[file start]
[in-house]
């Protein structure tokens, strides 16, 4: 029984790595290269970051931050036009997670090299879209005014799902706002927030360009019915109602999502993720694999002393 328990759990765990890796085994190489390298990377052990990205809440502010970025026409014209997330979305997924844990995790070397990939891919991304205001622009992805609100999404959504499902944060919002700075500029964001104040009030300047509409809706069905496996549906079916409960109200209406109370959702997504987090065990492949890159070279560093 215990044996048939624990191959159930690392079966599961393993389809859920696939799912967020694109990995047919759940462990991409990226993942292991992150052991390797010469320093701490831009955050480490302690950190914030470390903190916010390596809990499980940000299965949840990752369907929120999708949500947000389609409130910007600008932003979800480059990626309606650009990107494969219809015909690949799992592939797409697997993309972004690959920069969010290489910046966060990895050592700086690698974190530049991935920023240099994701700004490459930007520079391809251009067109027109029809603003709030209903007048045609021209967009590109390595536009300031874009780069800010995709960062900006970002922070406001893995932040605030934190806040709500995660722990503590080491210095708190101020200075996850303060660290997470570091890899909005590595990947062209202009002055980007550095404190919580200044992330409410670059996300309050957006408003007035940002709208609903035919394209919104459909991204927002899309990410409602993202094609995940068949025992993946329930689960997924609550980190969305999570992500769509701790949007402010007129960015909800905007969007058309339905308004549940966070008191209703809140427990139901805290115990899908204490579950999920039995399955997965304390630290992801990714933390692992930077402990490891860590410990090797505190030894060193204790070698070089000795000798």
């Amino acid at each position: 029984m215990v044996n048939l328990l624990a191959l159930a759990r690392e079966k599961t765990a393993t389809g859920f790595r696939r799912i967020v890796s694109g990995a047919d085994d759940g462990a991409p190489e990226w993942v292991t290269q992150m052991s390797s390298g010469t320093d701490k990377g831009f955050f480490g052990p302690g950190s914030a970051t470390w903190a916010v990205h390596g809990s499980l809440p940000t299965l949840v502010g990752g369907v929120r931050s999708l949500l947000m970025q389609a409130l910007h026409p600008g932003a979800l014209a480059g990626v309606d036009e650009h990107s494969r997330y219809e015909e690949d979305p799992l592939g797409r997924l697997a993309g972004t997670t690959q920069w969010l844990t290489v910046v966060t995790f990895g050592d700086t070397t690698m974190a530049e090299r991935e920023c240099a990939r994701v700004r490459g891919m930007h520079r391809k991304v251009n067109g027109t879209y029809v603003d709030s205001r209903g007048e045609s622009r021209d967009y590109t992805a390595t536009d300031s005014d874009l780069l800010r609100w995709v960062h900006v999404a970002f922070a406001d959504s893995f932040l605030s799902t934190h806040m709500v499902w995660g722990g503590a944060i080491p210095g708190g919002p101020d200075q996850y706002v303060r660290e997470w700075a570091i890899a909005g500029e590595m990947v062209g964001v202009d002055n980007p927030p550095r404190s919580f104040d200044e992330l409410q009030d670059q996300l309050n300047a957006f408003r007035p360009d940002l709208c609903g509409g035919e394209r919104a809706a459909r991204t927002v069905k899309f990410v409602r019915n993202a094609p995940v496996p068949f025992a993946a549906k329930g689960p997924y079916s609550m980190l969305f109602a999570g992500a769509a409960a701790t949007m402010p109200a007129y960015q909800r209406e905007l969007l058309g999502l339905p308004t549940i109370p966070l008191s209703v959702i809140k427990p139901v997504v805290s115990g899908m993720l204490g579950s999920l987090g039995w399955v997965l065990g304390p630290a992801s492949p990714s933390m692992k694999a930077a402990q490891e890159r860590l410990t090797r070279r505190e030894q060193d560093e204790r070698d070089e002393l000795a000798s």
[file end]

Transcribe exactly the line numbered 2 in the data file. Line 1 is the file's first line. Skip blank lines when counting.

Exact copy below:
């Protein structure tokens, strides 16, 4: 029984790595290269970051931050036009997670090299879209005014799902706002927030360009019915109602999502993720694999002393 328990759990765990890796085994190489390298990377052990990205809440502010970025026409014209997330979305997924844990995790070397990939891919991304205001622009992805609100999404959504499902944060919002700075500029964001104040009030300047509409809706069905496996549906079916409960109200209406109370959702997504987090065990492949890159070279560093 215990044996048939624990191959159930690392079966599961393993389809859920696939799912967020694109990995047919759940462990991409990226993942292991992150052991390797010469320093701490831009955050480490302690950190914030470390903190916010390596809990499980940000299965949840990752369907929120999708949500947000389609409130910007600008932003979800480059990626309606650009990107494969219809015909690949799992592939797409697997993309972004690959920069969010290489910046966060990895050592700086690698974190530049991935920023240099994701700004490459930007520079391809251009067109027109029809603003709030209903007048045609021209967009590109390595536009300031874009780069800010995709960062900006970002922070406001893995932040605030934190806040709500995660722990503590080491210095708190101020200075996850303060660290997470570091890899909005590595990947062209202009002055980007550095404190919580200044992330409410670059996300309050957006408003007035940002709208609903035919394209919104459909991204927002899309990410409602993202094609995940068949025992993946329930689960997924609550980190969305999570992500769509701790949007402010007129960015909800905007969007058309339905308004549940966070008191209703809140427990139901805290115990899908204490579950999920039995399955997965304390630290992801990714933390692992930077402990490891860590410990090797505190030894060193204790070698070089000795000798």